Fernando Alfonso III Fernando Alfonso III is a senior supervising editor who manages a department of supervising editors, line editors and reporters responsible for powering NPR.org.
Stories By

Fernando Alfonso III

Fernando Alfonso III

Senior Supervising Editor, Digital News

Fernando Alfonso III is a senior supervising editor who manages NewsHub, a department responsible for powering NPR.org.

Alfonso recently worked for CNN where he was part of its live news team responsible for leading breaking news efforts across the network. He led coverage of Kobe Bryant's death, the Astroworld tragedy and the Black Lives Matter protests. Before CNN, Alfonso worked for the Houston Chronicle where he was part of the team that was a finalist for the Pulitzer Prize in breaking news for its Hurricane Harvey coverage.

At the Herald-Leader, Alfonso covered Appalachia's opioid crisis and produced an award-winning investigative series on a controversial family court judge. Before moving to the commonwealth, Alfonso was one of the Daily Dot's first staff writers covering Reddit and 4chan. He was also the company's first art director. During this time, Alfonso produced a GIF-filled travel series that culminated in a panel at South by Southwest. Alfonso's first job in journalism was at the Post-Standard. While at the newspaper, he conducted a series of late-night stakeouts that resulted in an award-winning investigative story that ended up getting two public officials fired roughly a day after it ran.

Alfonso grew up in New York's Hudson Valley region. He received his master's degree in magazine, newspaper and online journalism from Syracuse University, where he was also awarded its Newhouse Graduate Newspaper Fellowship for Minorities. Prior to that, Alfonso earned his bachelor's degree in English from the University of Connecticut. One of his professors was the inspiration for Robin Williams' character in the "Dead Poets Society." Alfonso is an avid letter writer and cyclist.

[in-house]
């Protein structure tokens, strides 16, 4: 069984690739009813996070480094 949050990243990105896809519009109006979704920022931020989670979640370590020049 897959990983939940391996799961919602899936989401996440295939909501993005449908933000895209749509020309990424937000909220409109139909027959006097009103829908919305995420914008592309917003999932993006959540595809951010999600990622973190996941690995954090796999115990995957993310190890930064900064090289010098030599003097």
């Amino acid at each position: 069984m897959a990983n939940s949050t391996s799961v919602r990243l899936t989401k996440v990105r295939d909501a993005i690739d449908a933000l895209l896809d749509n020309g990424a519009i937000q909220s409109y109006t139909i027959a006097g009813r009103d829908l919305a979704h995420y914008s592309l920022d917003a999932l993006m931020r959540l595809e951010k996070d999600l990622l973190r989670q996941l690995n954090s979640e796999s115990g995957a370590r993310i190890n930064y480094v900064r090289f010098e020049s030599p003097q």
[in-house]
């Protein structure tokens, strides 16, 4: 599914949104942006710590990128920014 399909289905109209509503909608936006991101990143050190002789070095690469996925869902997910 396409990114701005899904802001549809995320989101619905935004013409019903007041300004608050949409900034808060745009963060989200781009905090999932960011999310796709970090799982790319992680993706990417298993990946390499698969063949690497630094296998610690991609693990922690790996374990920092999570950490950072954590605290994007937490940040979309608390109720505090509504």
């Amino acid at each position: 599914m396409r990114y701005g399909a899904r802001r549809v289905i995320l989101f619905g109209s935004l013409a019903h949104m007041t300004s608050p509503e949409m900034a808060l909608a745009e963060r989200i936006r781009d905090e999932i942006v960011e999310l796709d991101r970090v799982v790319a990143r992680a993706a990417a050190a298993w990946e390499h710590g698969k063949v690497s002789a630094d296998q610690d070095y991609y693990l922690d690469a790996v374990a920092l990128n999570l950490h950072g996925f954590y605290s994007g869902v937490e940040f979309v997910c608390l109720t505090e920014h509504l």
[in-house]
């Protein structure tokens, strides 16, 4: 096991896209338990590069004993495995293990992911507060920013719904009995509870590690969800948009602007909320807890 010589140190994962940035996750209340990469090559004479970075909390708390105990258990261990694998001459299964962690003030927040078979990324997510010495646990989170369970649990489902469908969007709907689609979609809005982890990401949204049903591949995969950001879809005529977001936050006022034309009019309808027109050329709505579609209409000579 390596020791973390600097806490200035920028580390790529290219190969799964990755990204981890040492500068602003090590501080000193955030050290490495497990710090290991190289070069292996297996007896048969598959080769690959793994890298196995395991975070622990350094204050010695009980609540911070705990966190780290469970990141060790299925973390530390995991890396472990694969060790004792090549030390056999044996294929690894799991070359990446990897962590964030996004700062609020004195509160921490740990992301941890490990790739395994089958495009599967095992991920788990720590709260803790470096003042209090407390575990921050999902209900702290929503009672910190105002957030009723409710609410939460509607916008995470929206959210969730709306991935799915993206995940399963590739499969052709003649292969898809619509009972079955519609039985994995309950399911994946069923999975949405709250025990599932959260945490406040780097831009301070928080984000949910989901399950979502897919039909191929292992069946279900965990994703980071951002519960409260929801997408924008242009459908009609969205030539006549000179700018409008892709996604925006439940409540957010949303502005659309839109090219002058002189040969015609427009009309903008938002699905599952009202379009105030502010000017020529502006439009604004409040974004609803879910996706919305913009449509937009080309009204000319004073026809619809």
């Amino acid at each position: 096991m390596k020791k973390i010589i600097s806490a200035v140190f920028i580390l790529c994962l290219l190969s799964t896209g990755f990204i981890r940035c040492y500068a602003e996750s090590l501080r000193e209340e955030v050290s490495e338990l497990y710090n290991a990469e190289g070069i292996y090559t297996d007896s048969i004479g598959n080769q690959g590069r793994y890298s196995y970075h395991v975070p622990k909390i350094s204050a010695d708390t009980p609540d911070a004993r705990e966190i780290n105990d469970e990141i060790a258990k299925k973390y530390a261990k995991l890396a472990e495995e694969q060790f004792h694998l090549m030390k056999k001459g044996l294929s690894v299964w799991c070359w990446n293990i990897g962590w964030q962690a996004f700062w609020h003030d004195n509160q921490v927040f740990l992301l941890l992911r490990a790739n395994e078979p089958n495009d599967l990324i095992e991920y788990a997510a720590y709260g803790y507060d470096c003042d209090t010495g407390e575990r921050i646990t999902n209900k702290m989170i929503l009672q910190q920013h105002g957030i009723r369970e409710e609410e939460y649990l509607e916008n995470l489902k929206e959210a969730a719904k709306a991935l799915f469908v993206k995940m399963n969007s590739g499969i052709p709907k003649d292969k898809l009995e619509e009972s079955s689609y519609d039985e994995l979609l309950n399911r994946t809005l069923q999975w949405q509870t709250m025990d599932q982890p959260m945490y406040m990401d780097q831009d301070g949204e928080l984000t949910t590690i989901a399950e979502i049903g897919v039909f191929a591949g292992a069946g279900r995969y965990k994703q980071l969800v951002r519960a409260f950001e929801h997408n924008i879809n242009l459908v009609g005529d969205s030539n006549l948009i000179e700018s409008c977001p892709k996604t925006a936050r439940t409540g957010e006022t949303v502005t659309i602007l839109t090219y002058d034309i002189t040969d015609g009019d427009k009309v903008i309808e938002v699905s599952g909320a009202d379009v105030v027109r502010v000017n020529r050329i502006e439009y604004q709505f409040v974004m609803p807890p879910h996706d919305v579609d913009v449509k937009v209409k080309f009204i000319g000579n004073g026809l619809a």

Story Archive

Thursday

Leaders of some of America's most well-known journalism schools, which include Graciela Mochkofsky (from left), David Ryfe and Jelani Cobb, weigh in on the state of the news industry and how they are making sure students are prepared to enter a turbulent business. Daniel Mordzinski, David Ryfe, Jelani Cobb hide caption

toggle caption
Daniel Mordzinski, David Ryfe, Jelani Cobb

Tuesday

Friday

Tuesday

Tuesday

Boot Baby, who wears a black balaclava, and Boot Sheisty, in pink, have built a following of more than 85,000 across Instagram and TikTok through their boot removal business in Atlanta. Fernando Alfonso III/NPR hide caption

toggle caption
Fernando Alfonso III/NPR

A ride with Boot Girls, 2 women challenging Atlanta's parking enforcement industry

  • Download
  • <iframe src="https://www.npr.org/player/embed/1176175801/1177023940" width="100%" height="290" frameborder="0" scrolling="no" title="NPR embedded audio player">
  • Transcript

Friday

Saturday

Friday

From top left, clockwise: Entrepreneurs Rebekah Bastian, Lizelle van Vuuren, Amy Nelson, Jaclyn Fu and Katica Roy. From top left, clockwise: Photo provided by Lisa Elliot, Lizelle van Vuuren, Jane G. Photography, Katica Roy and Jaclyn Fu hide caption

toggle caption
From top left, clockwise: Photo provided by Lisa Elliot, Lizelle van Vuuren, Jane G. Photography, Katica Roy and Jaclyn Fu

Thursday

Thursday

Tuesday

Monday

Wednesday

Wednesday

Activist Heather Booth and the Jane Collective, an underground abortion service, provided thousands of women with abortions before Roe v. Wade. Here, she speaks in 2015 during the memorial service for civil rights leader Julian Bond. Manuel Balce Ceneta/AP hide caption

toggle caption
Manuel Balce Ceneta/AP

Tuesday

Thursday

Tuesday

Monday

This German woman has been collecting the tiny balls from fountain pens for 10 years

  • Download
  • <iframe src="https://www.npr.org/player/embed/1089311093/1089311094" width="100%" height="290" frameborder="0" scrolling="no" title="NPR embedded audio player">
  • Transcript

Wednesday

Former Secretary of State Madeleine Albright testifies during a Senate Appropriations Committee hearing on Capitol Hill in 2017 in Washington, D.C. Mark Wilson/Getty Images hide caption

toggle caption
Mark Wilson/Getty Images

Madeleine Albright, the first woman to become U.S. secretary of state, has died

  • Download
  • <iframe src="https://www.npr.org/player/embed/1088286924/1088362854" width="100%" height="290" frameborder="0" scrolling="no" title="NPR embedded audio player">
  • Transcript

Tuesday

Russian President Vladimir Putin gives a speech at a concert marking the eighth anniversary of Russia's annexation of Crimea at the Luzhniki stadium in Moscow on March 18, 2022. Alexander Vilf/POOL/AFP via Getty Images hide caption

toggle caption
Alexander Vilf/POOL/AFP via Getty Images

Saturday

Friday